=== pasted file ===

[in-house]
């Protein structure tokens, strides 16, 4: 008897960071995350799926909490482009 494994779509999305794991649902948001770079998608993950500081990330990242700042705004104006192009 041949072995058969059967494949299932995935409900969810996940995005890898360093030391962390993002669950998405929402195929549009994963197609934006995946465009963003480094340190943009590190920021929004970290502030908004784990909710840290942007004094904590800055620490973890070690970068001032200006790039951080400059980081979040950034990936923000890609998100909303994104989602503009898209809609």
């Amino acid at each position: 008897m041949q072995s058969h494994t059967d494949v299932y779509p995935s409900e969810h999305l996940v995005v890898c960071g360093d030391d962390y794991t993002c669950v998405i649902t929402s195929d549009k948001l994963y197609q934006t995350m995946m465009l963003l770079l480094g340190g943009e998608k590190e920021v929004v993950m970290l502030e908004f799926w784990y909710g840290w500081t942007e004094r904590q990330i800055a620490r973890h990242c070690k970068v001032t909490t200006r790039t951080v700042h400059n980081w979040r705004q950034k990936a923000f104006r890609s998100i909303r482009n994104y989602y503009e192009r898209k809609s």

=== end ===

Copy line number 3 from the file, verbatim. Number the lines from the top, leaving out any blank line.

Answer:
């Amino acid at each position: 008897m041949q072995s058969h494994t059967d494949v299932y779509p995935s409900e969810h999305l996940v995005v890898c960071g360093d030391d962390y794991t993002c669950v998405i649902t929402s195929d549009k948001l994963y197609q934006t995350m995946m465009l963003l770079l480094g340190g943009e998608k590190e920021v929004v993950m970290l502030e908004f799926w784990y909710g840290w500081t942007e004094r904590q990330i800055a620490r973890h990242c070690k970068v001032t909490t200006r790039t951080v700042h400059n980081w979040r705004q950034k990936a923000f104006r890609s998100i909303r482009n994104y989602y503009e192009r898209k809609s």